Behind lace curtains in genteel South London, circa the early 1920s
Although I still feel Sarah Waters never equalled two of her Victorian set novels, Fingersmith and Affinity, this may be partly because most authors have a certain pattern to their work, and if a reader has a familiarity with that author, sooner or later they will be aware of their particular tricks and habits. By the time I read her first novel, Tipping the Velvet, which I found disappointing, and her second world war novel, The Night Watch, she had become predictable, even a little tired, to me, and the rich, complex, exuberance of the first two I read, and their cast of unique, properly quirky and layered characters, so typical of Dickens, Thackeray and Collins, had fallen away into something more run of the mill
I hesitated whether to read The Paying Guests, due to mixed reviews. In the end, I was glad I made the journey, even if this did not properly fascinate until the Second Section.
Set in London just after the First War, Frances Wray and her mother are sliding into genteel poverty. Frances’ brothers were killed in the trenches; her father had made bad investments, and his death leaves the two women nearly penniless. They have a large house, and decide to let out the top floor. Leonard and Lilian Barber, a upper working/lower middle class couple move in.
The slow first part of the book, where I felt most predictability was happening, was the inevitable move towards the major relationship. Complete with several sessions involving a lot of heavy breathing and rummaging beneath clothes which has to be extremely furtive, because deeply shocking and forbidden. Etc.
I did find myself also having to fight off a constant voice which was saying `this is post First World War – why didn’t Frances get a job?’ as a solution for their scrimping poverty. The First War certainly saw the start of women really coming forward in the workplace, so it felt strange that this was not something which seemed to be in anyone’s mind, even more so when a couple of Frances’s friends, from the same class, are in the workplace. But of course, if she had got a job the narrative would not have had the time and space for the secret assignations to happen.
Eventually, there are a couple of quite horrific and cataclysmic events which then take the novel into much darker territory, and that is when I began to find my interest was really engaged, and the book moved away from being a bit Mills and Boon/Black Swan formulaic, and became something much more psychologically intricate – the effects of guilt, shame, terror of discovery, the agonies of conscience, the conflicts between courage and fear, and how shared guilt can destroy relationships.
Although this was all terrific stuff, I was not sufficiently swept up by the novel to stop myself having some questions about realism. Some of which can’t really be explained, due to spoilers. However, there is a section which does demand huge physical strength and fitness, and one of the people who needs this has come quite close to shuffling off this mortal, and it seemed pretty impossible that they would have been able to carry out the task. The `wrap’ of the book also seemed a little contrived; after the tremendous build-up of the psychological journey the central characters were making, it almost felt as if Waters had run out of steam. There is a long courthouse sequence, and how that resolves, did not feel quite as expected. It felt like an ending Waters wanted for the characters, rather than an ending true to reality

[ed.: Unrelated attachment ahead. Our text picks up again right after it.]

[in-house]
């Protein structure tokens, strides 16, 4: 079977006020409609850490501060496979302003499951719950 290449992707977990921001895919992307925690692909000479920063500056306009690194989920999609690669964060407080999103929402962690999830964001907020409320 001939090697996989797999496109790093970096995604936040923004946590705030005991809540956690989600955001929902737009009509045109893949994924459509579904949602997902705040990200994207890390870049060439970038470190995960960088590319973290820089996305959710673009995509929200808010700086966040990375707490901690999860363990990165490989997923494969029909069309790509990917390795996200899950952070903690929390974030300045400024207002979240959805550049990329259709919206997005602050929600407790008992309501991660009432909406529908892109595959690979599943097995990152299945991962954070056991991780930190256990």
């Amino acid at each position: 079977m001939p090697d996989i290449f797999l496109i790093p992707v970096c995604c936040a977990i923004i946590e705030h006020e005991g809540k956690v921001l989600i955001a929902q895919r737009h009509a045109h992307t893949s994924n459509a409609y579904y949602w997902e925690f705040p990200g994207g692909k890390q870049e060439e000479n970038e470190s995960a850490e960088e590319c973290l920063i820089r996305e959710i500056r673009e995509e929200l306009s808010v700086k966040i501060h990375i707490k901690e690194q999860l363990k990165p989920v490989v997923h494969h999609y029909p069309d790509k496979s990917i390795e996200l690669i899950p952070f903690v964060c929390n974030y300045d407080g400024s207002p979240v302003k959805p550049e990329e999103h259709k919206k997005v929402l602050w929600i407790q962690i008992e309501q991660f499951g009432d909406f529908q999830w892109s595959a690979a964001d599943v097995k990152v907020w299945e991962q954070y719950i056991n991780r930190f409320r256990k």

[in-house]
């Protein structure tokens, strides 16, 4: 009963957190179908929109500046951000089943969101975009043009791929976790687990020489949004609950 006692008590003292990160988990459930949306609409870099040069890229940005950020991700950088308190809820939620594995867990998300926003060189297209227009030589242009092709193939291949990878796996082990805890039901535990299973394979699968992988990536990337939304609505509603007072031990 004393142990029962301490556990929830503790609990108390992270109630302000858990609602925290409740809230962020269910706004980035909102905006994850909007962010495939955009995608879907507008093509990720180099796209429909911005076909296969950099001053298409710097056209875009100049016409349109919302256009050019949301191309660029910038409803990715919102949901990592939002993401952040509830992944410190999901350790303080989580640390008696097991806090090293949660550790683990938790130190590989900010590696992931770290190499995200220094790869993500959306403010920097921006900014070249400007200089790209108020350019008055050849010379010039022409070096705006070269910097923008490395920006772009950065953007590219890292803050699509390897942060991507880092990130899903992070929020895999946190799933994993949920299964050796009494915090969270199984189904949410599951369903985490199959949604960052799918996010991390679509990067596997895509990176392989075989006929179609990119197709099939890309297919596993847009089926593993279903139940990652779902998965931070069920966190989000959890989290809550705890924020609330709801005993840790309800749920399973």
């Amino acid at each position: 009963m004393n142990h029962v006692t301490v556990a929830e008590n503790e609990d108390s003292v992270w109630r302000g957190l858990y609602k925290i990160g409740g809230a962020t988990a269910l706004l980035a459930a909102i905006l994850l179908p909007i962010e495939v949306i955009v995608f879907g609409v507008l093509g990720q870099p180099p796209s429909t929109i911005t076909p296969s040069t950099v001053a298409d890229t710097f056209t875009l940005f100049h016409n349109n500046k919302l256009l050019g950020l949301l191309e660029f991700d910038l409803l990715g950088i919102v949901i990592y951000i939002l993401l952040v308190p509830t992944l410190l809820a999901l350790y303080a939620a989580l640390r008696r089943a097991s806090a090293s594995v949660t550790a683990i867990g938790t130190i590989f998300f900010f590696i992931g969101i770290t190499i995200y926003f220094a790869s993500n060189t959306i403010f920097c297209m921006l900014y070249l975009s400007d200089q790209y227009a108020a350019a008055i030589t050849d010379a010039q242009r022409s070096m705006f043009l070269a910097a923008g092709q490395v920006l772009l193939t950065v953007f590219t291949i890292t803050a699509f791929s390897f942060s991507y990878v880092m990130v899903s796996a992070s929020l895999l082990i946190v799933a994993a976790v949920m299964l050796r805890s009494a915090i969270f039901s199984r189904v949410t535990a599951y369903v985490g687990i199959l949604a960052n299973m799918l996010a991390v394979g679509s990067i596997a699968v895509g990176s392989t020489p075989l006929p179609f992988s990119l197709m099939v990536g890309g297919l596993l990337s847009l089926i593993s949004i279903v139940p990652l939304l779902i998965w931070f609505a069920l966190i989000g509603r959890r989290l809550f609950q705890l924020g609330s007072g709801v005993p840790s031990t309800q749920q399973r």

This all sounds as if I’m not recommending Waters’ book – well that isn’t the case, it is I think a strong read, just that for me the most interesting and satisfying parts of the novel were after Frances enters the world of the conflicts between self-interest and survival, and the powerful voice of conscience. For me. the bodice heavings before that point, and the resolution at the end pulled me away from surrendering, but there is a great chunk of wonderfully subtle and knotty twists and tugs of contrary feelings, thoughts, desires in the centre of the book, where the central characters and the various clashes of the fine gradations of the English class system made for a compelling read.
This is certainly a book stirring up a fine number of very differing viewpoints, I came to it on the back of an excellent review by Cleopatra Loves Books, who made this one of her books of the year.
And (in my view anyway) those loving the book and those not so loving the book are writing well argued reasons for their responses, sometimes divided by opposite opinions about the same matters. And that is also the case with professional reviews on some of the more lit ficcy papers, as well as us passionate reader bloggers. So whichever way opinion falls, there is a lot of satisfying reading to grapple with here!
I’m also fascinated by the very different ways marketing has been targeted, by the different dust jackets in the UK and (left side) and the States (right side) Europe has chosen to emphasise a noir, thriller aspect, with the dust jacket even looking like the poster for an early Hitchcock movie, whilst the American version suggests tasteful erotica, with its elegant black and white arthouse look